August 2015 Convention
Washington, D.C.

Gala Concert: Concerto

In my many years of attending NFA conventions, I doubt I have ever seen a ballroom the size of the one at the Marriott Wardman Park. It was absolutely massive, adding to the challenges of presenting a program of flute concertos. However, with good amplification and a stellar roster of players, along with an orchestra led by experienced maestro Peter Bay of the Austin Symphony, these challenges were overcome.

Paula Robison

photo by Alice Dade

First up was Lorna McGhee, principal flutist of the Pittsburgh Symphony, who performed a transcription of J. S. Bach’s Harpsichord Concerto in A Major, BWV 1055. McGhee’s playing was gorgeous and elegant throughout, and it was very nice to hear “new” Bach. I only wish I could hear the performance again in a more intimate setting, as even with the amplification, I am certain I missed some things in such a giant space.

Mark Sparks

photo by Alice Dade

Legendary soloist Paula Robison followed, playing Kent Kennan’s Night Soliloquy. Captivating and haunting, the performance captured Robison at her very best. I was sad to think that this was part of a year of “farewell concerts,” after which Robison will retire from performing outside of Boston; at the same time, I was honored to be in the room at all to hear such fine music-making.

Last before intermission was St. Louis Symphony principal flutist Mark Sparks, playing Katherine Hoover’s newly commissioned concerto, The Four Winds. Before the performance, Hoover was invited to the stage, where she spoke in poetic terms about the four winds—east, south, west, and north—and their associations with the seasons of the year. The performance itself was similarly poetic, both in Sparks’ famously beautiful sound and nuanced playing and in the seemingly endless variety of colors Bay drew from the orchestra.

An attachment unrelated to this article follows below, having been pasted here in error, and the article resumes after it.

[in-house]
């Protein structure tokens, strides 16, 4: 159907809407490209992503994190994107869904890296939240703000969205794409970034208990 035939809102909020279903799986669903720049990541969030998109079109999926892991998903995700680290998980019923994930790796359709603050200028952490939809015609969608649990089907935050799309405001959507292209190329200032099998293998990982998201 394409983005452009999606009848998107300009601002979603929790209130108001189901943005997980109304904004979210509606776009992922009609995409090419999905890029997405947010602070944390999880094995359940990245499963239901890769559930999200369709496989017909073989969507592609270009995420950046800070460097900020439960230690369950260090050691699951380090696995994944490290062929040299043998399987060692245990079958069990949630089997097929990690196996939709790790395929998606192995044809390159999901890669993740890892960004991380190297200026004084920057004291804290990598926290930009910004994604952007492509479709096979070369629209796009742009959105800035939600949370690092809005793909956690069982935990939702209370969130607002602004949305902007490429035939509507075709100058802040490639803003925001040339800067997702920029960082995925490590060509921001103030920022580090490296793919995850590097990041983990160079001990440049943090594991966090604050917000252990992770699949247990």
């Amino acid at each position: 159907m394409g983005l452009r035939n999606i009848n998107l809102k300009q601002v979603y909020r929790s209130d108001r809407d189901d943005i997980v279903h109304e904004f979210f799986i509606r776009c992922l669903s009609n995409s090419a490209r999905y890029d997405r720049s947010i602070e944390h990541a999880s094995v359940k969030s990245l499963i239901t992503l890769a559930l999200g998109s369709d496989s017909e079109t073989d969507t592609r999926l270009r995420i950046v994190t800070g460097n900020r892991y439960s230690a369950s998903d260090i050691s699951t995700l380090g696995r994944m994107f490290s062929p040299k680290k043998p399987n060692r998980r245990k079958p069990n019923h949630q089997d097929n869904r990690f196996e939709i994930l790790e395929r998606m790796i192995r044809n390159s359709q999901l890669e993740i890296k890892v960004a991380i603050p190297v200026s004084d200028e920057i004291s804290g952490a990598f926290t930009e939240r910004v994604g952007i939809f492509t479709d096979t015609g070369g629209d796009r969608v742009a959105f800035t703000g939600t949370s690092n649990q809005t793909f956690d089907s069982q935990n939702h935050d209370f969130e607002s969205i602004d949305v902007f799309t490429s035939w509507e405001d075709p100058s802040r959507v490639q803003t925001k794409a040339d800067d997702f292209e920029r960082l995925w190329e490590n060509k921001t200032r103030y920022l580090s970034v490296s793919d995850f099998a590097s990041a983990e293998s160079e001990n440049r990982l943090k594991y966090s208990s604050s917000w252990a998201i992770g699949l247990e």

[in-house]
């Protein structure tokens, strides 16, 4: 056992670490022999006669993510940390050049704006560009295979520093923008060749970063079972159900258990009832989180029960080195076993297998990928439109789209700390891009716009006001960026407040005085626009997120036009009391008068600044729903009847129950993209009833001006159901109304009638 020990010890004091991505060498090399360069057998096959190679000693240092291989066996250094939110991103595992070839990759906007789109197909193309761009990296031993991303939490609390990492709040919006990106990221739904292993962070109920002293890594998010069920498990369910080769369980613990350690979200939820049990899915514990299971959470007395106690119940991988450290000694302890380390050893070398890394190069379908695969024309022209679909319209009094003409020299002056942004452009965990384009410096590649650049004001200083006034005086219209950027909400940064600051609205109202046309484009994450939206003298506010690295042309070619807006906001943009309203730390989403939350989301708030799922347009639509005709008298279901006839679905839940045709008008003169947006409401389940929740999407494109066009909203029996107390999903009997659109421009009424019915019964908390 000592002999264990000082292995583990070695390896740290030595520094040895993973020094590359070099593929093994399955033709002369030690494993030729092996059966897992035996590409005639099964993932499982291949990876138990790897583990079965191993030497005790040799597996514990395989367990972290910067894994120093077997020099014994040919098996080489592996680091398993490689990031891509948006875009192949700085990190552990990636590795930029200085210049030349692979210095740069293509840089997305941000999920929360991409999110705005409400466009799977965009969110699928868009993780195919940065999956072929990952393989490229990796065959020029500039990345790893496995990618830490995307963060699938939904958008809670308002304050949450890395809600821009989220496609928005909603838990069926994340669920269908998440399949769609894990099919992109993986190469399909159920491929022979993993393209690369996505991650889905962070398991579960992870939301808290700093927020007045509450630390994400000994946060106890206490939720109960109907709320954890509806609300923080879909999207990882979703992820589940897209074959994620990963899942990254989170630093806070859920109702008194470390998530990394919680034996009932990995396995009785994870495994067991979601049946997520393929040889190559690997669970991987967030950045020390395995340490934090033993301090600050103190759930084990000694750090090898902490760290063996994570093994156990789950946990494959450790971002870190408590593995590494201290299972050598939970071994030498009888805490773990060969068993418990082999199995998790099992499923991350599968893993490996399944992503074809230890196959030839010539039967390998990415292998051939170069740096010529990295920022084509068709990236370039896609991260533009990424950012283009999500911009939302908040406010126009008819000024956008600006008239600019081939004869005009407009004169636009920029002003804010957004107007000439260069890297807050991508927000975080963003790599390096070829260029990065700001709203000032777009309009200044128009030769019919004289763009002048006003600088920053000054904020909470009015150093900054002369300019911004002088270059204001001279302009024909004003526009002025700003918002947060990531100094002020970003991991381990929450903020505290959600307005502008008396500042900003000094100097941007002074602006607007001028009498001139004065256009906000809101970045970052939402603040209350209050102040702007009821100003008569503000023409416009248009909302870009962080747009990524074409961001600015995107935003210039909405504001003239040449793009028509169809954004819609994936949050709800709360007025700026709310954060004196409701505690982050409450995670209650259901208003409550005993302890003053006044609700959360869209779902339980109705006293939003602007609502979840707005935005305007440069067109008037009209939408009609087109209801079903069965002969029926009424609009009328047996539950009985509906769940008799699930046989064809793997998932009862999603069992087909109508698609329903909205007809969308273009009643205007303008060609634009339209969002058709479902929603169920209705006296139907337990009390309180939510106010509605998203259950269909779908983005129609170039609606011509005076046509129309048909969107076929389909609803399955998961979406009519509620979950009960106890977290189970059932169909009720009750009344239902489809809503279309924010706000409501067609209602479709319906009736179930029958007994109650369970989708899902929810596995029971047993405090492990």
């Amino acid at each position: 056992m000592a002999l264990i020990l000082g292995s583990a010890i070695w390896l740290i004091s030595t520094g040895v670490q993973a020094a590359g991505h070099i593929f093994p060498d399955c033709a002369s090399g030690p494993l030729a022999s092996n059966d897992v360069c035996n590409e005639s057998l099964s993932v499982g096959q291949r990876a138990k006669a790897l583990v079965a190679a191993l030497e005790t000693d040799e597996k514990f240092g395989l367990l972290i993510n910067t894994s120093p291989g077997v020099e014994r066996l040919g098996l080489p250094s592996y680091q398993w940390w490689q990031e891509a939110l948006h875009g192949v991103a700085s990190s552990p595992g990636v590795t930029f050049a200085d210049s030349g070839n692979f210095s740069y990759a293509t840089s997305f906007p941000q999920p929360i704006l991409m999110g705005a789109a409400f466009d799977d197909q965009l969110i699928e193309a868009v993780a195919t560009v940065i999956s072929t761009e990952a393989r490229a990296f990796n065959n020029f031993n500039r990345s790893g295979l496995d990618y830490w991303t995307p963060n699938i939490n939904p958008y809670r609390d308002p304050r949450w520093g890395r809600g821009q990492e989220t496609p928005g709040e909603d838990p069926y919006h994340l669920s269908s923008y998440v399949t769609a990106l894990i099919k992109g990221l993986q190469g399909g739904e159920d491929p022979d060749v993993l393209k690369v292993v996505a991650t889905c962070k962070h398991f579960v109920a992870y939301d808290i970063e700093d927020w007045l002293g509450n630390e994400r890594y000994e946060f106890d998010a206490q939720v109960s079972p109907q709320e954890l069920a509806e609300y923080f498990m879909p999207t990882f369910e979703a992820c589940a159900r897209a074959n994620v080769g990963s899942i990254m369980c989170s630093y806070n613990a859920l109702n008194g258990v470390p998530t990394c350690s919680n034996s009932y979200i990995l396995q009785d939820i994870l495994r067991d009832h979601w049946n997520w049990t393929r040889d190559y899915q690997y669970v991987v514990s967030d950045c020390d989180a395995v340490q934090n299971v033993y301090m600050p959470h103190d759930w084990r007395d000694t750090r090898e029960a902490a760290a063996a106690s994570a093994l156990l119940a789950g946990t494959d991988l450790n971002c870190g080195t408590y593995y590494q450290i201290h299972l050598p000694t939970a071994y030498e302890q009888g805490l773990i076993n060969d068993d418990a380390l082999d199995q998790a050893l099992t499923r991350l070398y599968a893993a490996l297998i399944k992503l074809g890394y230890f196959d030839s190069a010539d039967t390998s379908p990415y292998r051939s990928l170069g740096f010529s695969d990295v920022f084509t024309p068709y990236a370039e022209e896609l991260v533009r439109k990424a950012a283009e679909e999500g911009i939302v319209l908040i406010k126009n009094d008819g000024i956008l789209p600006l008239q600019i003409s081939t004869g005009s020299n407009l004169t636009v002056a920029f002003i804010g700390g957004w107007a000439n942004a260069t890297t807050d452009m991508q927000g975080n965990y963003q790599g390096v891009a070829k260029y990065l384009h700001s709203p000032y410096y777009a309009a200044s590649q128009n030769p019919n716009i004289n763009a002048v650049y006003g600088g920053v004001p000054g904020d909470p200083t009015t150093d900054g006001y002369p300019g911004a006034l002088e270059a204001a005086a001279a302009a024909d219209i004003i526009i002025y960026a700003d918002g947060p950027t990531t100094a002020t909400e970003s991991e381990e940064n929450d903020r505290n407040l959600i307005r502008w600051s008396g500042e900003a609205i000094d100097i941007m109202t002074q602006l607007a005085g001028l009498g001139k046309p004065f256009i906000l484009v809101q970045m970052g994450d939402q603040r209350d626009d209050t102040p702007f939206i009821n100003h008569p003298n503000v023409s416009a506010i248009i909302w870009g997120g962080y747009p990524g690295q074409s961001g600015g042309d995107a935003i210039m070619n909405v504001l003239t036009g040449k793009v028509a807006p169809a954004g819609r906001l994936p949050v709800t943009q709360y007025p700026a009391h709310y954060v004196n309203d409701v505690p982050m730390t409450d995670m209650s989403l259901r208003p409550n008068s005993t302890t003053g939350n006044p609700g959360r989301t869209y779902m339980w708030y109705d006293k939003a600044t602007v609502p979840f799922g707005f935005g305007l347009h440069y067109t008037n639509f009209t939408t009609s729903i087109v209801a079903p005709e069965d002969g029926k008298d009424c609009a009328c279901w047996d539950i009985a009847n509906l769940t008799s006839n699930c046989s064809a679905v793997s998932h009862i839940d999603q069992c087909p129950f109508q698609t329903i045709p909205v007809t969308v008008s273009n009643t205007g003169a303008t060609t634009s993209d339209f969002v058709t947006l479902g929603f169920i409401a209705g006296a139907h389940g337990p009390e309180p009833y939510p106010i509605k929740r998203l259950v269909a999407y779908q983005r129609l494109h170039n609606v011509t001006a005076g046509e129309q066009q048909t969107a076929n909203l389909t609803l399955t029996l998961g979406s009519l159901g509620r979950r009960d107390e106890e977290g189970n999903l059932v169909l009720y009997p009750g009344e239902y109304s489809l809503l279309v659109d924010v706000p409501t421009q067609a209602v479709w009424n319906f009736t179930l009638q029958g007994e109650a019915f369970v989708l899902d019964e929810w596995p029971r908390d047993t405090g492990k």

After intermission came Demarre McGill. The Dallas Symphony’s principal flutist performed Jeff Tyzik’s newly commissioned piece, Dream Sequence. With all the drama and chutzpah of a big-budget film score, this work was incredibly tuneful and engaging, helped by the many iterations of the rhythm from the famous Mission: Impossible ostinato that led me to nickname the work “Concerto: Impossible.” This piece was especially remarkable for its insistence on a huge flute sound and sweeping melodic lines, both of which McGill amply supplied in between the impressive virtuoso passages.

Demarre McGill

photo by Alice Dade

The evening closed with the National Symphony’s principal flutist, Aaron Goldman, playing a work that is not yet 25 years old but has already become a standard in our repertoire: Lowell Liebermann’s flute concerto. In addition to showcasing Goldman in tip-top shape, with impossibly smooth legato playing and technique to burn, this work also gave the orchestra—one of the finest NFA orchestras in recent memory, in my opinion—a chance to shine in the many challenging tutti passages. It was a bravura ending to a bravura evening, and everyone involved deserves the highest congratulations.

This is doubly true for Program Chair Joanna Bassett for assembling such an outstanding roster of players to make the evening a success.

—Timothy Hagen